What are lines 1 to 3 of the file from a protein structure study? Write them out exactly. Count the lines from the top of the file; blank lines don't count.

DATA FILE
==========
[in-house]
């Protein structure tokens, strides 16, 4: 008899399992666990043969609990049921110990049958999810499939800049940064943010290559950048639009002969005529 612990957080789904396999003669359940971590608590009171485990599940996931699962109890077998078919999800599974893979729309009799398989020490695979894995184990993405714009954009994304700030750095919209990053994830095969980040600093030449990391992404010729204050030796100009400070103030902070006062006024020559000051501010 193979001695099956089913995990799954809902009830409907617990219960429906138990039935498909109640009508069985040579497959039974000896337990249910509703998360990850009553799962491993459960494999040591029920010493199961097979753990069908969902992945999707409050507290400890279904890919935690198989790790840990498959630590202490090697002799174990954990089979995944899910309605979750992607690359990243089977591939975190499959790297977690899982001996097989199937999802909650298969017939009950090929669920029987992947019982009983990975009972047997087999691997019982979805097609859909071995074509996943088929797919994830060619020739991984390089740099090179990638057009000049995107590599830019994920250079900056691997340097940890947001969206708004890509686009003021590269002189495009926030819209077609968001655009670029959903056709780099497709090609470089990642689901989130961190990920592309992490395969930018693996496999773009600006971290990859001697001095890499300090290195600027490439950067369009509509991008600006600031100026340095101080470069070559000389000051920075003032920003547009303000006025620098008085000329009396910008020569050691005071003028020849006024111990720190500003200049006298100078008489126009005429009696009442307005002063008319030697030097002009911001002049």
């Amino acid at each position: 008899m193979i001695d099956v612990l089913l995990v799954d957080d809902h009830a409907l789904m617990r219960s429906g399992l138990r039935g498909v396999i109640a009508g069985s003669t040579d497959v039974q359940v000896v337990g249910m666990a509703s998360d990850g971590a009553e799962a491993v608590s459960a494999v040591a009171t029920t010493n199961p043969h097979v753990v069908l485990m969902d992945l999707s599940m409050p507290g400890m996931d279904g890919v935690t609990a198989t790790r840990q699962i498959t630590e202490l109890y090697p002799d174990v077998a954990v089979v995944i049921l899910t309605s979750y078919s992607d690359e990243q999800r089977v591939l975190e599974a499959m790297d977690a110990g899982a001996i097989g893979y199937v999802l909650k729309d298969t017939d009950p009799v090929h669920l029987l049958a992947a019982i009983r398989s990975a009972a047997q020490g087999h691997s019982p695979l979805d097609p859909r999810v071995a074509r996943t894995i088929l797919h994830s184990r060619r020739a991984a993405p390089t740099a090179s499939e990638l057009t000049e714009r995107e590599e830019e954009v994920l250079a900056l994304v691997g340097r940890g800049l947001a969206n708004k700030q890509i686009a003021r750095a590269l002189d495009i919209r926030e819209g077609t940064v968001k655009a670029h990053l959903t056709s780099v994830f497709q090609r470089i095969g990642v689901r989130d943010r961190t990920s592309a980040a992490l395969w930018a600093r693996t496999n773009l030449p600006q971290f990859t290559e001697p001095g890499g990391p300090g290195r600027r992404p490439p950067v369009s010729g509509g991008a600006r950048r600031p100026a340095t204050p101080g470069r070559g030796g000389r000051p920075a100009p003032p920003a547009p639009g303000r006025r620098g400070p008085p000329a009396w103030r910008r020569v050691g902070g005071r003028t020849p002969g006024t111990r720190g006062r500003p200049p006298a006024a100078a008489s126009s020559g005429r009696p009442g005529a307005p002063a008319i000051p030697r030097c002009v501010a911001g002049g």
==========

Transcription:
[in-house]
């Protein structure tokens, strides 16, 4: 008899399992666990043969609990049921110990049958999810499939800049940064943010290559950048639009002969005529 612990957080789904396999003669359940971590608590009171485990599940996931699962109890077998078919999800599974893979729309009799398989020490695979894995184990993405714009954009994304700030750095919209990053994830095969980040600093030449990391992404010729204050030796100009400070103030902070006062006024020559000051501010 193979001695099956089913995990799954809902009830409907617990219960429906138990039935498909109640009508069985040579497959039974000896337990249910509703998360990850009553799962491993459960494999040591029920010493199961097979753990069908969902992945999707409050507290400890279904890919935690198989790790840990498959630590202490090697002799174990954990089979995944899910309605979750992607690359990243089977591939975190499959790297977690899982001996097989199937999802909650298969017939009950090929669920029987992947019982009983990975009972047997087999691997019982979805097609859909071995074509996943088929797919994830060619020739991984390089740099090179990638057009000049995107590599830019994920250079900056691997340097940890947001969206708004890509686009003021590269002189495009926030819209077609968001655009670029959903056709780099497709090609470089990642689901989130961190990920592309992490395969930018693996496999773009600006971290990859001697001095890499300090290195600027490439950067369009509509991008600006600031100026340095101080470069070559000389000051920075003032920003547009303000006025620098008085000329009396910008020569050691005071003028020849006024111990720190500003200049006298100078008489126009005429009696009442307005002063008319030697030097002009911001002049």
């Amino acid at each position: 008899m193979i001695d099956v612990l089913l995990v799954d957080d809902h009830a409907l789904m617990r219960s429906g399992l138990r039935g498909v396999i109640a009508g069985s003669t040579d497959v039974q359940v000896v337990g249910m666990a509703s998360d990850g971590a009553e799962a491993v608590s459960a494999v040591a009171t029920t010493n199961p043969h097979v753990v069908l485990m969902d992945l999707s599940m409050p507290g400890m996931d279904g890919v935690t609990a198989t790790r840990q699962i498959t630590e202490l109890y090697p002799d174990v077998a954990v089979v995944i049921l899910t309605s979750y078919s992607d690359e990243q999800r089977v591939l975190e599974a499959m790297d977690a110990g899982a001996i097989g893979y199937v999802l909650k729309d298969t017939d009950p009799v090929h669920l029987l049958a992947a019982i009983r398989s990975a009972a047997q020490g087999h691997s019982p695979l979805d097609p859909r999810v071995a074509r996943t894995i088929l797919h994830s184990r060619r020739a991984a993405p390089t740099a090179s499939e990638l057009t000049e714009r995107e590599e830019e954009v994920l250079a900056l994304v691997g340097r940890g800049l947001a969206n708004k700030q890509i686009a003021r750095a590269l002189d495009i919209r926030e819209g077609t940064v968001k655009a670029h990053l959903t056709s780099v994830f497709q090609r470089i095969g990642v689901r989130d943010r961190t990920s592309a980040a992490l395969w930018a600093r693996t496999n773009l030449p600006q971290f990859t290559e001697p001095g890499g990391p300090g290195r600027r992404p490439p950067v369009s010729g509509g991008a600006r950048r600031p100026a340095t204050p101080g470069r070559g030796g000389r000051p920075a100009p003032p920003a547009p639009g303000r006025r620098g400070p008085p000329a009396w103030r910008r020569v050691g902070g005071r003028t020849p002969g006024t111990r720190g006062r500003p200049p006298a006024a100078a008489s126009s020559g005429r009696p009442g005529a307005p002063a008319i000051p030697r030097c002009v501010a911001g002049g």